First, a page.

This report contained a number of inaccuracies. Amongst these were included the following incorrect statements:
The report stated that a number of toilets were missing in the assessment area. All these toilets were, in fact, relocated due to fluctuating needs of the community or were undergoing repairs at the time of their count due to vandalism/maintenance.
According to the SJC, the ratio for the provision of sanitation services in the four assessed areas is 1:26. In fact, based on the last count of informal settlements in 2011, the ratio is Greenpoint 1:10, CT Section 1:8, RR Section 1:9 and Emsidweni 1:2.
The SJC claimed that Mshengu had failed to clean the toilets in their assessment areas and that a ‘worrying amount of human waste is unaccounted for'. Again, the facts tell a different story. Sewage collected in the areas assessed by the SJC is taken to the Borchard's Quarry Waste Water Treatment Works. Despite the SJC claiming that the City was not cleaning the toilets, detailed tracker records and invoices reflect settlements were serviced, volumes were noted and the condition of trucks were investigated for spillages. The total number of truck entries at Borchard's Quarry recorded correspond with 93% entries reflected on invoices for March 2013 for the four assessed areas. The control mechanism of vehicle tracker records indicates that the trucks which service the units in these areas for March 2013 were active on 86 instances.
It appears that the number of toilets assessed by the SJC, was done according to their own random area demarcation, this by definition will not correlate with that of the City, which uses a comprehensive demarcation system. This leads for example to the SJC, claiming that the ratio of toilet provision is 1:26 in the areas they reviewed; it is in fact actually closer to 1:6 - this using even higher population densities than the census found.
The SJC claims that Mshengu failed to properly secure any of the toilets provided. In fact the securing of toilets in terms of the contract is at the discretion of the City's project manager, who ensures, where possible, toilets are secured on level ground within the space constraints in informal settlements. It needs to be understood that in some instances the City must weigh proximity of the toilet to the community, versus the need to fully secure the toilet. Over-securing of toilets, through use of sandbags for example can pose a danger, especially at night.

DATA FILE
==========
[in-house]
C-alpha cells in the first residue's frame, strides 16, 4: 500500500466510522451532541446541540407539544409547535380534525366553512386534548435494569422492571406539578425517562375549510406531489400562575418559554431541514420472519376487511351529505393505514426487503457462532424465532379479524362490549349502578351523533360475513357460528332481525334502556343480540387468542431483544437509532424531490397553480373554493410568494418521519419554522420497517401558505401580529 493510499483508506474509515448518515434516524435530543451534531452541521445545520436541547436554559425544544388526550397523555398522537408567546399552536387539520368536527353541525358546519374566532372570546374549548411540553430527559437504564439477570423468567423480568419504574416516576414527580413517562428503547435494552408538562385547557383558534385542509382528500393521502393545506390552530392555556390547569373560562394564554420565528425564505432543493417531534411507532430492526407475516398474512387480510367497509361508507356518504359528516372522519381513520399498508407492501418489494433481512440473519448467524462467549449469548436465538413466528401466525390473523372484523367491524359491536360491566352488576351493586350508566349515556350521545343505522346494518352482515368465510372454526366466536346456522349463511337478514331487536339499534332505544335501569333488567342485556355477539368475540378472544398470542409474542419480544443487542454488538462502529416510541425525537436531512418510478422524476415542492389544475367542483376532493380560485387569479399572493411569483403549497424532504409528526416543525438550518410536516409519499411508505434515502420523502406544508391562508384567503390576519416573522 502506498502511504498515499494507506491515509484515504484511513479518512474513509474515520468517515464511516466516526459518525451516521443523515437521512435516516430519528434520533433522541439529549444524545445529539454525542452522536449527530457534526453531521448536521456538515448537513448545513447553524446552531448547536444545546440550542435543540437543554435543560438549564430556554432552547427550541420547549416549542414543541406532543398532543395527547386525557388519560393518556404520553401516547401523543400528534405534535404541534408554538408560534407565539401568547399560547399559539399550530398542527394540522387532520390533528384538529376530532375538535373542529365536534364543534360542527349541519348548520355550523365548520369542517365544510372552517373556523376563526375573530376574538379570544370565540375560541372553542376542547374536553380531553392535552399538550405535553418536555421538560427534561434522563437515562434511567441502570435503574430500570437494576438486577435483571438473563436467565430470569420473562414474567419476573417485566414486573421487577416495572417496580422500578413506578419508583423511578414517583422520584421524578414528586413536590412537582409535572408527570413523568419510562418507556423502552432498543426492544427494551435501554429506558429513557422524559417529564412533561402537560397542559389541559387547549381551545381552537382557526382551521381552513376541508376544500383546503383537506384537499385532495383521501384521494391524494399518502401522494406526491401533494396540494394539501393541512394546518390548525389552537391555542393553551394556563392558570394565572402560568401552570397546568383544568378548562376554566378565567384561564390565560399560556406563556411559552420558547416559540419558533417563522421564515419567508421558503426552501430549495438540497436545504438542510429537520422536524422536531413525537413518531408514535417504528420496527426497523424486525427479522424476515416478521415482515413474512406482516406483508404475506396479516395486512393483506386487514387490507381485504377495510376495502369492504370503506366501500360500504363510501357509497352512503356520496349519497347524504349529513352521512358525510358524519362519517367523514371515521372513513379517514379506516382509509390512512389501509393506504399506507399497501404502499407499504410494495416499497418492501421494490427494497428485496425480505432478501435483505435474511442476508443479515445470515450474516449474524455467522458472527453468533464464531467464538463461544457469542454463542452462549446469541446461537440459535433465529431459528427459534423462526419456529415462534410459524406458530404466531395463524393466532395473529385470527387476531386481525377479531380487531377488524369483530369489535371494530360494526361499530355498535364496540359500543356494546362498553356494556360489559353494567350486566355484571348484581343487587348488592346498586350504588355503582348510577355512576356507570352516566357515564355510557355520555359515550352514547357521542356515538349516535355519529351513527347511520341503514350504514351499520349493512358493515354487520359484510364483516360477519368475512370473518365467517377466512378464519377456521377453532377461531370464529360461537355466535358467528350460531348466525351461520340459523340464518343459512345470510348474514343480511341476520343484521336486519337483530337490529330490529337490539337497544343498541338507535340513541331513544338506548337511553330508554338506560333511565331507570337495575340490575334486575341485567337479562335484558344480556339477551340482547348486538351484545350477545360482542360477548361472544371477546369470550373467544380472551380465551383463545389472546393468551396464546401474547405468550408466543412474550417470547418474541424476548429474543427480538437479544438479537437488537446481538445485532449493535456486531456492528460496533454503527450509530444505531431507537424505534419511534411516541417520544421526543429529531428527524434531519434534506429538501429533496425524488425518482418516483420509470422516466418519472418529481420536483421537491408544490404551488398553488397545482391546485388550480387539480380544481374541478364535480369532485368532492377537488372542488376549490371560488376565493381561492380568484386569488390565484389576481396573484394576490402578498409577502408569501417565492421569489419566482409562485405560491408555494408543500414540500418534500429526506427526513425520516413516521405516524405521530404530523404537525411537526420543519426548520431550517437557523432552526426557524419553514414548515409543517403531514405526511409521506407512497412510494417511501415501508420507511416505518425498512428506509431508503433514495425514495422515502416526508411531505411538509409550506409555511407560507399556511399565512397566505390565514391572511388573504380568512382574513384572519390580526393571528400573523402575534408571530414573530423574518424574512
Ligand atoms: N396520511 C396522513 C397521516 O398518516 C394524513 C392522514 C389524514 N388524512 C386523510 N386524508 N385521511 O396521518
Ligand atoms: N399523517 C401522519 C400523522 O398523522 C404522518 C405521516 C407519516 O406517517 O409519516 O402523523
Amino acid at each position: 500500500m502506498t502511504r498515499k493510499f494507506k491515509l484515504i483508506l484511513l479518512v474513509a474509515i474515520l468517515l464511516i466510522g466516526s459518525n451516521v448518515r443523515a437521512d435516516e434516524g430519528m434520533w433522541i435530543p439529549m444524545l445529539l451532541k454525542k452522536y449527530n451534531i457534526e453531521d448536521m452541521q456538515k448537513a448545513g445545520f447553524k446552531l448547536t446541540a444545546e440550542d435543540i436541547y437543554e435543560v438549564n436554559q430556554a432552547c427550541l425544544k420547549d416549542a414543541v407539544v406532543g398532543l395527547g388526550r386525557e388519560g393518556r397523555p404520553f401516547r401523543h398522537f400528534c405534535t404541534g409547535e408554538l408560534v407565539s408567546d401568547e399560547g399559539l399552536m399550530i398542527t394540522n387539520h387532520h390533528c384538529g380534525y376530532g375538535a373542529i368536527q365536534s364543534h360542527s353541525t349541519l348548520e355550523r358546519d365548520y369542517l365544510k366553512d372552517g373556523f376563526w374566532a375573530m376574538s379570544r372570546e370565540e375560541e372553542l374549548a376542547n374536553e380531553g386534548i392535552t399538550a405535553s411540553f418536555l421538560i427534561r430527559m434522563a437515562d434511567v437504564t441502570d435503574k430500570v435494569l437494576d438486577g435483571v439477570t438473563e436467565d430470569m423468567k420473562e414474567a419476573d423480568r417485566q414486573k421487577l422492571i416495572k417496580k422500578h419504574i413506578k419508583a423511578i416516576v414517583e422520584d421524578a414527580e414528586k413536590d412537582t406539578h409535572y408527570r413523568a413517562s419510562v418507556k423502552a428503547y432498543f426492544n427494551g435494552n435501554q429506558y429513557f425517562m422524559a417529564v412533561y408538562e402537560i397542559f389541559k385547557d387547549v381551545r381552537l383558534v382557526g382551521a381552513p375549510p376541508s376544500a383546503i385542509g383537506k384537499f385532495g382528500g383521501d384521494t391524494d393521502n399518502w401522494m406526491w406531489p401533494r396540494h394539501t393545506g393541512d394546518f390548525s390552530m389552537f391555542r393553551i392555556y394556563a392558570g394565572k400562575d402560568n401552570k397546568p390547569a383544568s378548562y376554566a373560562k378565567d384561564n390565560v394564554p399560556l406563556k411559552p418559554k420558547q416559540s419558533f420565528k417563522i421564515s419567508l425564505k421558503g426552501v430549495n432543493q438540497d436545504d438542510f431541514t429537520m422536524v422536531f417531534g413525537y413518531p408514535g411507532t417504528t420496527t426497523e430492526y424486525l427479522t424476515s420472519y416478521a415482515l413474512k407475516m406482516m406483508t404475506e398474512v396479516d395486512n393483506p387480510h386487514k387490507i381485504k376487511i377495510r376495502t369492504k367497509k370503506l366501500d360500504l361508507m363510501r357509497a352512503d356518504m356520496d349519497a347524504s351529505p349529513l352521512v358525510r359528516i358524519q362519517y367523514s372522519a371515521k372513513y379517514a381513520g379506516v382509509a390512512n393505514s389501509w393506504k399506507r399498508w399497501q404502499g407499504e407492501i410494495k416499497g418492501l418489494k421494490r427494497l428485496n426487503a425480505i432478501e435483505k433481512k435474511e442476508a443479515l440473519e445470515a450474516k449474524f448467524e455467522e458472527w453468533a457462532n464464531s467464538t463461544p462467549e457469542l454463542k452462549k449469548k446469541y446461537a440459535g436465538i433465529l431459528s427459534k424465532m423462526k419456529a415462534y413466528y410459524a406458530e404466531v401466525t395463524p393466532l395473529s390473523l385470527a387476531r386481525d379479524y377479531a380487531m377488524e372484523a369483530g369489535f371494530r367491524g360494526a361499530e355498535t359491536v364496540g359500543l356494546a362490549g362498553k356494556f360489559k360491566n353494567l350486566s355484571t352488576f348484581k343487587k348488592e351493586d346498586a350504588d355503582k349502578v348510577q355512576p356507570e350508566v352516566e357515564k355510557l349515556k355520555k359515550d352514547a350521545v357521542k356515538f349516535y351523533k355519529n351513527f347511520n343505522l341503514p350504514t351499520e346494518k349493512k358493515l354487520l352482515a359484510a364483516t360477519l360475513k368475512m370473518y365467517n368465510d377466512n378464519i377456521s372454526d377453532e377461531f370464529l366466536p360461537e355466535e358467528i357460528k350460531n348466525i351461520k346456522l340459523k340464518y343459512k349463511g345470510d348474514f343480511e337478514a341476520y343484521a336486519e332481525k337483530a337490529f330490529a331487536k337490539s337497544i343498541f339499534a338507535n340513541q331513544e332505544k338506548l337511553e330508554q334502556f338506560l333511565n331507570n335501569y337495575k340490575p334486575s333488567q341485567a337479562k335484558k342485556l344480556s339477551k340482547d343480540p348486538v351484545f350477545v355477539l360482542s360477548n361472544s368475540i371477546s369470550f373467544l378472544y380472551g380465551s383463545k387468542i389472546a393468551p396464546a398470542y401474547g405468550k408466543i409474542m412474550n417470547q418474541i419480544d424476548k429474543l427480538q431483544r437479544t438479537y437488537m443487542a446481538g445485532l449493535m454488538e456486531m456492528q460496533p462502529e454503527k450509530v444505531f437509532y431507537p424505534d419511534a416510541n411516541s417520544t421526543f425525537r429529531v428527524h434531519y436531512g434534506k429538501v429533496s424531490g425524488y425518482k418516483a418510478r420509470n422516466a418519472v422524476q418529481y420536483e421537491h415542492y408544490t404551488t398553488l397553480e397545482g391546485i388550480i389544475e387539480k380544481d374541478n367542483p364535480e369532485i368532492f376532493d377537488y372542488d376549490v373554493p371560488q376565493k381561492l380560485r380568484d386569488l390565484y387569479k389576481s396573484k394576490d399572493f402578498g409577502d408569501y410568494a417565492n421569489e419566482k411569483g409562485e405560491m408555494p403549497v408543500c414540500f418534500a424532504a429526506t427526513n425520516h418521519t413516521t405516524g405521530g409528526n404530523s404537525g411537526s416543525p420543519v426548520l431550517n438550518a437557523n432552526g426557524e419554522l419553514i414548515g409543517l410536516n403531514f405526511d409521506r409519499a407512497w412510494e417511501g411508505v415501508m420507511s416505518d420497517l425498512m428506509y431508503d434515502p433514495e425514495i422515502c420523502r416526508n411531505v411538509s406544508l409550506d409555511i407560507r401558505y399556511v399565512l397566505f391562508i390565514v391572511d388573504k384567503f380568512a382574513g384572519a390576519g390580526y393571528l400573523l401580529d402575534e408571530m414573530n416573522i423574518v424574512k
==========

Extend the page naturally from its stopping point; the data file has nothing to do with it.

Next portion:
It must also be appreciated that the SJC works in very specific area of the city and only with one toilet typology, in this case chemical toilets. As local government, we have to provide for the whole of the city and the various needs of particular communities. We therefore provide the appropriate toilet typology to suit specific local conditions. These typologies include full flush, chemical, container and portable flush toilets.
We will today communicate directly with the SJC, responding to all the relevant concerns they have raised.
One of the City's other major contractors, Sannicare CC, have recently undergone a labour dispute between themselves and a number of their now former employees.
Whilst the City cannot directly intervene in this dispute, we have stepped in, in order to proactively minimise the effect of the dispute on our residents and to deal with criminal conduct. We have facilitated a series of meetings between the affected parties and are working tirelessly to help resolve the issues at hand.
It must be understood that at the heart of the dispute is a demand that Sannicare workers be paid the equivalent of a 16-hour work day. This demand has rightly been rejected by Sannicare, as it is a violation of the relevant labour legislation.
We have also held meetings with affected ward councillors, disgruntled workers and communities to engage with their concerns and find ways to assist. Where we can, we have deployed City staff to clean unserviced Sannicare toilets.